The phrase “keeping your cool” generally means staying calm and relaxed in a tense situation. In today's world of high electrical energy costs, though, staying relaxed has become increasingly difficult, especially in the refrigerated storage market. Seventy to eighty percent of a refrigerated storage facility's electrical bill typically is attributed to the operation of the refrigeration equipment required to keep the facility cold. For the Albertsons Grocery Distribution Center in Tolleson, Ariz., the phrase “keeping your cool” took on both a figurative and literal meaning as the facility struggled to reduce its energy consumption.
Identifying Energy UseCursed by the Arizona climate, the Albertsons refrigerated facility requires a significant amount of ammonia refrigeration equipment to maintain the normal operating temperatures of the 7 million ft3 of refrigerated space. Determined to handle as much of the increasing electrical costs at their facility as possible before passing these costs on to their customers, the staff at the Albertsons contacted Advanced Energy Control (AEC) in Randolph, Wis., for help in the spring of 2004.
The engineers at AEC first performed an energy audit on the refrigeration system at the Albertsons facility. The audit included a detailed analysis of the existing control system strategies, the operation of the 2,800 hp of ammonia compressor, the operation of 47 freezer and cooler evaporators, the system-pressure requirements of the three suction systems, and other mechanical refrigeration operations.
After analyzing the refrigeration system's operation, the AEC team researched the electrical utility company and its electrical rate structure and billing practices for the facility. By studying the “when” and “how much” of Albertsons' electrical utility bills, and by comparing this information to the refrigeration system's operation, AEC was able to provide Albertsons with a report detailing where the most energy savings could be recouped.
Achieving Better ControlThe staff at Albertsons was surprised to hear that they could achieve significant energy savings by installing an AEC custom-designed computer control system. “Our existing system wasn't that old, so we had fairly good faith that it was operating properly. AEC showed us that there was much more we could do with their control system,” said the maintenance manager at the facility.
The new control system was designed with several operational changes that were noted during the energy audit. The primary goals were to maintain the facility's temperatures and reduce the overall amount of the utility bills.
To begin, AEC designed the control system to allow the refrigeration system to best manipulate the electrical rate structure of the local utility and to eliminate the excessive electrical demand charges, which are based on the rate of usage of electricity, or how fast the facility uses electricity. Unfortunately, demand charges are billed on the highest rate of usage for each month. The utility was basically charging Albertsons for going too fast - essentially issuing a speeding ticket.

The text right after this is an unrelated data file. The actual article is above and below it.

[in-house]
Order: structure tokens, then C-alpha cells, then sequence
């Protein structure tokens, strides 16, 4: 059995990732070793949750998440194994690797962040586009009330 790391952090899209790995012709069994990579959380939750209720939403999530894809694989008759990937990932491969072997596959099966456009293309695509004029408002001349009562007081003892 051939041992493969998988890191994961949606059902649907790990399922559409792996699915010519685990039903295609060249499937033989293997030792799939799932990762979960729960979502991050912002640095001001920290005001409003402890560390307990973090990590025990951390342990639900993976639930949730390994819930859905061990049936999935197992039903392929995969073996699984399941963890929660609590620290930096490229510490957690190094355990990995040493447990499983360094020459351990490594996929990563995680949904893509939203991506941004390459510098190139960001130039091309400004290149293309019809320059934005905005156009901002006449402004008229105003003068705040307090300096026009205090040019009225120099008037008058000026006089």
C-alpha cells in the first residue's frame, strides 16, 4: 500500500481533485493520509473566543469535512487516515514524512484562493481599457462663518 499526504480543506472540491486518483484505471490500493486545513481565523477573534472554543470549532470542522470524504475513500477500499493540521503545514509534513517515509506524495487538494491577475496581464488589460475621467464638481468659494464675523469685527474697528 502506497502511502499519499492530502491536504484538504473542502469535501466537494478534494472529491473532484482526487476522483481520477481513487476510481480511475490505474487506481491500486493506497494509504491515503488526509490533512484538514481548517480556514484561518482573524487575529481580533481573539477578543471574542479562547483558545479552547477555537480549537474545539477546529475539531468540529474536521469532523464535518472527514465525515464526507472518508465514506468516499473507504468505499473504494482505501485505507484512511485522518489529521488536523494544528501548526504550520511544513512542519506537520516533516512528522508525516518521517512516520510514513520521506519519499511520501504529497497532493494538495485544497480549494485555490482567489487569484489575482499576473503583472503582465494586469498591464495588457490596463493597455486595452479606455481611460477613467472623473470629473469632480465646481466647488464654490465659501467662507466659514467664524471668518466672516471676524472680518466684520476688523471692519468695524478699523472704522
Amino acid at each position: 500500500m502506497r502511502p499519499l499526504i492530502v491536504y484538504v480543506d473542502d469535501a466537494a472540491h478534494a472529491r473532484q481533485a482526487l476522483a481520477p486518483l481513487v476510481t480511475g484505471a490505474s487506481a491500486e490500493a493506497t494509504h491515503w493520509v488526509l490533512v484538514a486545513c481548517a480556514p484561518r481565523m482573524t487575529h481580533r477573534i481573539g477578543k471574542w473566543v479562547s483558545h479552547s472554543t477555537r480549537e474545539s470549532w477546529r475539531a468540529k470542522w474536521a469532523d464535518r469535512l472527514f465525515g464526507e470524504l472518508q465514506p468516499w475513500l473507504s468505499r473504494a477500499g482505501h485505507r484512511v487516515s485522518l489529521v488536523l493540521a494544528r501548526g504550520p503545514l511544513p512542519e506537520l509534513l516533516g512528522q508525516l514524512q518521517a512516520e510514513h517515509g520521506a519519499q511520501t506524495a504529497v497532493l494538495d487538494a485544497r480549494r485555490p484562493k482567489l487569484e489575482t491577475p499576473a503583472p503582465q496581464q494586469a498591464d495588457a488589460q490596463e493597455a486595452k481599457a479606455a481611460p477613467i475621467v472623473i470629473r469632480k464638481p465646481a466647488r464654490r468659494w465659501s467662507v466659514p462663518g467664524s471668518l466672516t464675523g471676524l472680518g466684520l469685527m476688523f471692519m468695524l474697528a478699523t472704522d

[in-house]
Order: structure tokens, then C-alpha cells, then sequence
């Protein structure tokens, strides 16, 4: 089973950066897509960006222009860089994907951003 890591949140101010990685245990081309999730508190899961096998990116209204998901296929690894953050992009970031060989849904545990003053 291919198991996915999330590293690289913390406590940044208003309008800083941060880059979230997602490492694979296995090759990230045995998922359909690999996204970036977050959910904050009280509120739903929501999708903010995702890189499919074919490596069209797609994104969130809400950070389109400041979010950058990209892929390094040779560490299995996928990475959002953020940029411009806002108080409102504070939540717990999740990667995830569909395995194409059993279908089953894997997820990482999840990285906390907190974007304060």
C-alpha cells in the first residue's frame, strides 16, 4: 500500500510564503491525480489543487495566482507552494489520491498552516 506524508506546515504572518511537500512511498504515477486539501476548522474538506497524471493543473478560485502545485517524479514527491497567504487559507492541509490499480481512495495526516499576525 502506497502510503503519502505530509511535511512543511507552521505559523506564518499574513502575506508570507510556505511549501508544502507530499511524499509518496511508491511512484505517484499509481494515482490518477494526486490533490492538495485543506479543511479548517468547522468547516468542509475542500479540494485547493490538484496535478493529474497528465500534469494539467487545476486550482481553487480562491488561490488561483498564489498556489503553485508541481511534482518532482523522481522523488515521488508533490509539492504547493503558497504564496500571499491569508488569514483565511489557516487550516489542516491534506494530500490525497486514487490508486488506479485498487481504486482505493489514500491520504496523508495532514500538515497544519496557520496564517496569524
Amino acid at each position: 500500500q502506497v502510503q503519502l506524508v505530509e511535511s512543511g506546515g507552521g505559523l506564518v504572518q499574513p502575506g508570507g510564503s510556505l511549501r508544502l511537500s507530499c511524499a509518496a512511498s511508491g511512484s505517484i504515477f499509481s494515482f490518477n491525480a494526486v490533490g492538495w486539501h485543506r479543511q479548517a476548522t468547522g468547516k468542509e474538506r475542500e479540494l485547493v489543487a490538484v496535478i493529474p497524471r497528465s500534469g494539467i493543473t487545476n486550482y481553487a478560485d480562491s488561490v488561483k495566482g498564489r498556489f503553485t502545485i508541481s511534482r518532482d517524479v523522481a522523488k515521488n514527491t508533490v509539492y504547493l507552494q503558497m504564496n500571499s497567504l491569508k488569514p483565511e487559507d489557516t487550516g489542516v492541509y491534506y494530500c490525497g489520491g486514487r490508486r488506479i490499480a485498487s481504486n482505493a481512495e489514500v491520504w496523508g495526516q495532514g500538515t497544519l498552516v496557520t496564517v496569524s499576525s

By monitoring the rate of usage of electricity for the entire facility, the AEC control system was able to adapt the electrical usage of the refrigeration system around the fluctuations in usage in the rest of the facility. For example, if the facility's conveyor system turns on and starts consuming a sizable amount of energy, the refrigeration system will back off on its consumption to compensate. This keeps the facility's rate of usage of electricity at a constant rate, thus eliminating excess demand charges.
The AEC control system also was designed to adjust the refrigeration load based on the overall cost of electricity, which varied depending on the time of day. At certain times of the day (known as “peaks”) as designated by the utility, the cost of electricity is higher than at other times. The Albertsons facility operates under five peak schedules every 24 hours. The control system was therefore designed to provide a minimal amount of refrigeration during the highest cost peak periods and to maximize the amount of refrigeration used during the lowest cost peak periods. All other peak times were scaled accordingly. This level of control allowed the refrigeration system to maintain room and product temperatures while still achieving the maximum amount of energy savings possible.
Reaping Continued BenefitsThe AEC control system was installed by the end of June 2004, and the company immediately began to see substantial savings. “In the first two months with our AEC control system, we saved $40,600 over [the same two months in] the previous year, and we still maintained great temperatures,” says the maintenance manager at the facility. “We even saved money in July - and that is one of our hottest months.”
After more than one full year of operating with the new control system, the Albertsons Grocery Distribution Center has saved just over $175,000 compared to the previous year. The total cost of its investment for the energy audit and advanced control system has already been recouped in energy savings. Even if the future continues to bring ever increasing electrical energy costs, this Albertsons facility will be able to keep its cool.